my commitment to Joe to complete this series of articles without
Joe believed that Viktor Frankl’s story
needs to be retold to new generations in a new language without
changing the basic concepts. Joe’s willingness to embrace and promote
my extension of Dr. Frankl’s logotherapy was a breath of fresh air
within the logotherapy circle.
During my last visit with Joe and Judith in
August 1998, we took a long walk and then returned to his house
for more talk on logotherapy. He was delighted with the publication
of The Human Quest for Meaning,5 to which he had contributed a chapter.
He suggested that Dr. Robert Leslie write a book review for the
Throughout our conversation, he only reminisced
briefly about the heady days of launching logotherapy in the US;
his focus was on the future. He was especially excited about my
proposal to organise an international conference on Searching for
Meaning in the New Millennium in Vancouver, July 13-16, 2000.6 He
was most pleased to learn that this conference was inspired by his
earlier idea of organizing a Festival of Meaning. He promised that
he would come to the Vancouver conference if his health allowed.
After my visit, he even took the trouble to write to Dr. Robert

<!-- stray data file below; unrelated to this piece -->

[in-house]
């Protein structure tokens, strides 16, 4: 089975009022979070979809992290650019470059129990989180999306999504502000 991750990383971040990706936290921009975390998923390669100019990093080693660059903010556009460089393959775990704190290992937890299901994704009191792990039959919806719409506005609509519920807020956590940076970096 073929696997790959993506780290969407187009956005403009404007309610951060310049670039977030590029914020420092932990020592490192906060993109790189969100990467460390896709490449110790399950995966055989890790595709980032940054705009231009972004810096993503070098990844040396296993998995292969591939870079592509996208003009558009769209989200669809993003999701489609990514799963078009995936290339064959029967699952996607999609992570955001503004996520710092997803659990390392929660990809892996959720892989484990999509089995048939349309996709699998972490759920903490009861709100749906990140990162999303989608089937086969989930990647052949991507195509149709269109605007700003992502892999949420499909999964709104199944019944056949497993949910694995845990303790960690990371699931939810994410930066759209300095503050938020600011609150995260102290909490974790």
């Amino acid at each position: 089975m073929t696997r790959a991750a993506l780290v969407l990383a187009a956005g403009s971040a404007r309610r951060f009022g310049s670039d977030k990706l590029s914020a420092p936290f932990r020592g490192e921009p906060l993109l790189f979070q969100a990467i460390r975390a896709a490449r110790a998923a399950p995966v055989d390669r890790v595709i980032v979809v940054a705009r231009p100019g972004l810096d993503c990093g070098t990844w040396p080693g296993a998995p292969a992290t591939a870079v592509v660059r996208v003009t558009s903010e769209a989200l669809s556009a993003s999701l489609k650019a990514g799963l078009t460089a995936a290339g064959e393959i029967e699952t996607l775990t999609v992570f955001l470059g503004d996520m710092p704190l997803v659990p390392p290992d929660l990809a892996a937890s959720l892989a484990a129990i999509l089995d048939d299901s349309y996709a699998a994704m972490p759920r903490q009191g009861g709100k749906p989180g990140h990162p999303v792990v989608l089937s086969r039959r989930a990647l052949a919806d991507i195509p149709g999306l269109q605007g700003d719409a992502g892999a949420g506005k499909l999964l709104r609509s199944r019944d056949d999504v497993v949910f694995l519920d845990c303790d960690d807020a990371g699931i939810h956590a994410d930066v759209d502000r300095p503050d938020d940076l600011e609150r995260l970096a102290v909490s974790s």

Barnes urging him to co-operate with me:
Congress in Vancouver would attract much attention, and he has
connections beyond our own, in fact, beyond logotherapy, to related
meaning-oriented movements. . . . I share Dr. Wong’s concern about
the "fragmentation" in the logotherapy movement, and don’t want
to contribute to it. But Dr. Wong is a co-fighter, friend, and
supporter, and sees the Vancouver Congress as a boost to the movement.7
He was pleased with the prospect of introducing
Dr. Frankl’s ideas to a new generation at the Vancouver conference.
He also expressed the opinion that the International Congress on
Logotherapy be held in different parts of the world. His ecumenical,
progressive spirit stands in stark contrast to the fundamentalist
"bunker" mentality of many logotherapists I have met.
Those who cling to the past and resist change
will be relegated to the dustbin of history. But those who dare
to pursue a new vision will make history. Indeed Joe has made history
in establishing the Viktor Frankl Institute of Logotherapy and The
International Forum for Logotherapy. Even in his advanced age, he
remained a courageous, prophetic visionary and storyteller, exploring
new ways of expanding Dr. Frankl’s ideas.
From all my interactions with him, I have the
distinct impression that he would want to see logotherapy move forward
rather than backward; and that he would want to recruit more visionary
storytellers like himself to advance logotherapy into the new millennium.
I sincerely hope that Joe’s generous, visionary spirit will continue
to live in those entrusted with the responsibility of the Viktor
Frankl Institute of Logotherapy.
- Fabry, Joseph (personal communication, July
- Hutzell, Robert (personal communication,
August 17, 1995)
- Wong, P. T. P. (1997). Meaning-centered counseling:
A cognitive-behavioral approach to logotherapy. The International
Forum for Logotherapy, 20, 85-94.
- Fabry, Joseph (personal communication, February
- Wong, P. T. P., & Fry, P. S. (1998). The
human quest for meaning: A handbook of psychological research
and clinical applications.
- Mahwah, NJ: Lawrence Erlbaum Associates,
- Fabry, Joseph (personal comunication, August